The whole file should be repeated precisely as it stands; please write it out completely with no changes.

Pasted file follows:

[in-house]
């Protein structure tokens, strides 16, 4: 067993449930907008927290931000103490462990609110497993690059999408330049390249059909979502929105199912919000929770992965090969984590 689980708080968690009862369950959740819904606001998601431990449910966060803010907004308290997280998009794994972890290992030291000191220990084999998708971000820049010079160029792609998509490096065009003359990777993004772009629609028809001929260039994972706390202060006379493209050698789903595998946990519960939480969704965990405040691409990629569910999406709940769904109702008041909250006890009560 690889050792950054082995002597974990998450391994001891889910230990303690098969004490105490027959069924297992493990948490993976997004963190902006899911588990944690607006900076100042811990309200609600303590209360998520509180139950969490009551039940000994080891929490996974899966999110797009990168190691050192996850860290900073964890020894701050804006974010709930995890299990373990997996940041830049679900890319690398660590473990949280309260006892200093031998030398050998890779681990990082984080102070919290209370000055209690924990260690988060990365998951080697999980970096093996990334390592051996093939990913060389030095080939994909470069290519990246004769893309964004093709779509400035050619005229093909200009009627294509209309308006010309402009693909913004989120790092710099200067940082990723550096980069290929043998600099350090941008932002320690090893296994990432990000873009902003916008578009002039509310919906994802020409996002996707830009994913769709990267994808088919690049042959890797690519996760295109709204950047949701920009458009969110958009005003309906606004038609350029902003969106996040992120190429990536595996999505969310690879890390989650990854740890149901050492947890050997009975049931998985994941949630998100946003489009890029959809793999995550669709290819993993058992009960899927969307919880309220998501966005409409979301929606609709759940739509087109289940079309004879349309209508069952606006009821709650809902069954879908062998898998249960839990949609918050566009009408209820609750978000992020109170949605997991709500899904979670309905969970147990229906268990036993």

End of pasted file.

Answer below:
[in-house]
């Protein structure tokens, strides 16, 4: 067993449930907008927290931000103490462990609110497993690059999408330049390249059909979502929105199912919000929770992965090969984590 689980708080968690009862369950959740819904606001998601431990449910966060803010907004308290997280998009794994972890290992030291000191220990084999998708971000820049010079160029792609998509490096065009003359990777993004772009629609028809001929260039994972706390202060006379493209050698789903595998946990519960939480969704965990405040691409990629569910999406709940769904109702008041909250006890009560 690889050792950054082995002597974990998450391994001891889910230990303690098969004490105490027959069924297992493990948490993976997004963190902006899911588990944690607006900076100042811990309200609600303590209360998520509180139950969490009551039940000994080891929490996974899966999110797009990168190691050192996850860290900073964890020894701050804006974010709930995890299990373990997996940041830049679900890319690398660590473990949280309260006892200093031998030398050998890779681990990082984080102070919290209370000055209690924990260690988060990365998951080697999980970096093996990334390592051996093939990913060389030095080939994909470069290519990246004769893309964004093709779509400035050619005229093909200009009627294509209309308006010309402009693909913004989120790092710099200067940082990723550096980069290929043998600099350090941008932002320690090893296994990432990000873009902003916008578009002039509310919906994802020409996002996707830009994913769709990267994808088919690049042959890797690519996760295109709204950047949701920009458009969110958009005003309906606004038609350029902003969106996040992120190429990536595996999505969310690879890390989650990854740890149901050492947890050997009975049931998985994941949630998100946003489009890029959809793999995550669709290819993993058992009960899927969307919880309220998501966005409409979301929606609709759940739509087109289940079309004879349309209508069952606006009821709650809902069954879908062998898998249960839990949609918050566009009408209820609750978000992020109170949605997991709500899904979670309905969970147990229906268990036993």